The NCAA Division I Council approved the change Wednesday.
The new "notification-of-transfer" model will take effect on October 15, 2018. But it wasn't until Tuesday's announcement that the transfer dynamic truly changed. That rule was meant to stop DI coaches from recruiting athletes from other DI schools. Instead of a student-athlete asking for permission to transfer from his or her school, the student-athlete will now simply inform the school of his or her decision to transfer. A school interested in recruiting a transferring player also must ask the current school for permission to recruit.
Additionally, in the next week or so, legislation regarding financial aid could be modified.
"The change promotes not only fairness for college athletes, but also their health and well-being", said Miami (Florida) athletic director Blake James, who doubles as the chair of the Division I council.
To address one specific concern, the Council specified that midyear enrollees can not use the exception to play a bowl game before their first academic term. When defensive tackle Antwuan Jackson chose to transfer from Auburn after the 2016 season, Jackson said that Auburn would block him from transferring to another SEC school, Ohio State, Clemson or Georgia.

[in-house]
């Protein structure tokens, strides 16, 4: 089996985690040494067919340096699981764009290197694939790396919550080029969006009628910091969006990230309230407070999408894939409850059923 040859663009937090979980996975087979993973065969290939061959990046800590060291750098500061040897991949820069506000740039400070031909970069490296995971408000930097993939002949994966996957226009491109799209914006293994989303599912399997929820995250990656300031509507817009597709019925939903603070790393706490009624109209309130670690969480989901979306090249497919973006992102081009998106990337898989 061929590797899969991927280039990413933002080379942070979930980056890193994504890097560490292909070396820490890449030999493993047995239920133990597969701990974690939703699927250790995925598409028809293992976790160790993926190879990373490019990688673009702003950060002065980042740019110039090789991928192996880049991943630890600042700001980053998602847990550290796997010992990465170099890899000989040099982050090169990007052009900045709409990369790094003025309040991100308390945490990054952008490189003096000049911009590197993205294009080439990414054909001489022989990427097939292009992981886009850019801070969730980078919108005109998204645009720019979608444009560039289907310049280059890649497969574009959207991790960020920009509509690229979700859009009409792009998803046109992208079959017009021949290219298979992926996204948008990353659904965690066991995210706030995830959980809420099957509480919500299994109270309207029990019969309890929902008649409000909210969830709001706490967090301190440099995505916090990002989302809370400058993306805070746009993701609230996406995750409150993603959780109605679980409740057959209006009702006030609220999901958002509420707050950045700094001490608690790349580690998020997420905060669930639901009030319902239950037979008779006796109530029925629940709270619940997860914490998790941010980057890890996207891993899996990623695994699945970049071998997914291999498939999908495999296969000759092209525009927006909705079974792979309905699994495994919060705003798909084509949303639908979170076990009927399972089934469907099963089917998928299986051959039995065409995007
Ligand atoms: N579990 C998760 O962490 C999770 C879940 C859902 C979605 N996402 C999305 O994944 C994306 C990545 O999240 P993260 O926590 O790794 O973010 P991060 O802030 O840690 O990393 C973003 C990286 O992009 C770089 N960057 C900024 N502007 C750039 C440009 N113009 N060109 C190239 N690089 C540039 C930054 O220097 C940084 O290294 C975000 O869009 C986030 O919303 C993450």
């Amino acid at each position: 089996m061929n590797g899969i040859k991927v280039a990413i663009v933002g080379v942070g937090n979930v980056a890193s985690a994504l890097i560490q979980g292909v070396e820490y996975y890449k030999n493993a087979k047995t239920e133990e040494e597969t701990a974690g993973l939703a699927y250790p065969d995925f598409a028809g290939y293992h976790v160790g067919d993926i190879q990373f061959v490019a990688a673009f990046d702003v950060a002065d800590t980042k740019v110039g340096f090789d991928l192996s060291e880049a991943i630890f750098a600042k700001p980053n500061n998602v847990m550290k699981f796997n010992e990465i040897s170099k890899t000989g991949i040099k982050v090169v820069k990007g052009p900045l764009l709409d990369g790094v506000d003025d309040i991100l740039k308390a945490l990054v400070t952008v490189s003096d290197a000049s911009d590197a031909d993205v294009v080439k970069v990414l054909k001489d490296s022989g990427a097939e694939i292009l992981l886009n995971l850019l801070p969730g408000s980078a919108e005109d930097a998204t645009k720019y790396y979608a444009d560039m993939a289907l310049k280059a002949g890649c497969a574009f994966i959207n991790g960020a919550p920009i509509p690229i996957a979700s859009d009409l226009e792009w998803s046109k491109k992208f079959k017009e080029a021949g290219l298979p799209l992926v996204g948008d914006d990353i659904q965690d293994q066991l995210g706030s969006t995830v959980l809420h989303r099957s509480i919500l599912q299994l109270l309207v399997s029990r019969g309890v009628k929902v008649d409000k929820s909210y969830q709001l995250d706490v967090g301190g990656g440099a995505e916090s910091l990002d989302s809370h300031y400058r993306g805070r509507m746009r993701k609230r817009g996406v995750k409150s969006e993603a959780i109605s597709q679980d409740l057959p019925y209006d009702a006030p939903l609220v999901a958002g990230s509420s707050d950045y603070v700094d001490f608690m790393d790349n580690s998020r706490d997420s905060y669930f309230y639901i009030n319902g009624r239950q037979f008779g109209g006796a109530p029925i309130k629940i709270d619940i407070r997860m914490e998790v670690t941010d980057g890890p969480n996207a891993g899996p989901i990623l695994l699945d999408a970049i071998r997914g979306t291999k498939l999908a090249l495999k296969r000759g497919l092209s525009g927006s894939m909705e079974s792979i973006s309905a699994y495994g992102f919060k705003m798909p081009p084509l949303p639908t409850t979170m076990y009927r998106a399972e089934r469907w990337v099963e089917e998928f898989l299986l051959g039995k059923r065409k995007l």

If, for example, a coach needs to dip into his depth chart at the end of the season, he can do so without burning a freshman's redshirt.
As we've seen in recent weeks with the SEC voting to allow inter-conference graduate transfers, the Power Five conferences can implement their own nuances to a national rule.
Early playing time won't be kept just to the above group, of course, as the rest of the signees arrive soon, and the days of a player working his way into near playing status without playing due to outdated rules are over, meaning many first-year players could get some run this fall.
"The membership showed today that it supports this significant change in transfer rules", Sell said.
Schools have drawn criticism for preventing a student-athlete from transferring to a program that better suits them, either academically or in their chosen sport.
Before, playing one snap of Division I football would have claimed a season of eligibility. More often than not, it limited players from speaking to other schools in the same conference or on future schedules. That idea has fallen off the table amid concerns about creating an inequitable system that could face legal challenges. The autonomy conferences will consider, by an electronic vote, two different proposals to allow schools to cancel the aid.
The transfer working group initially was looking at uniform rules across all sports.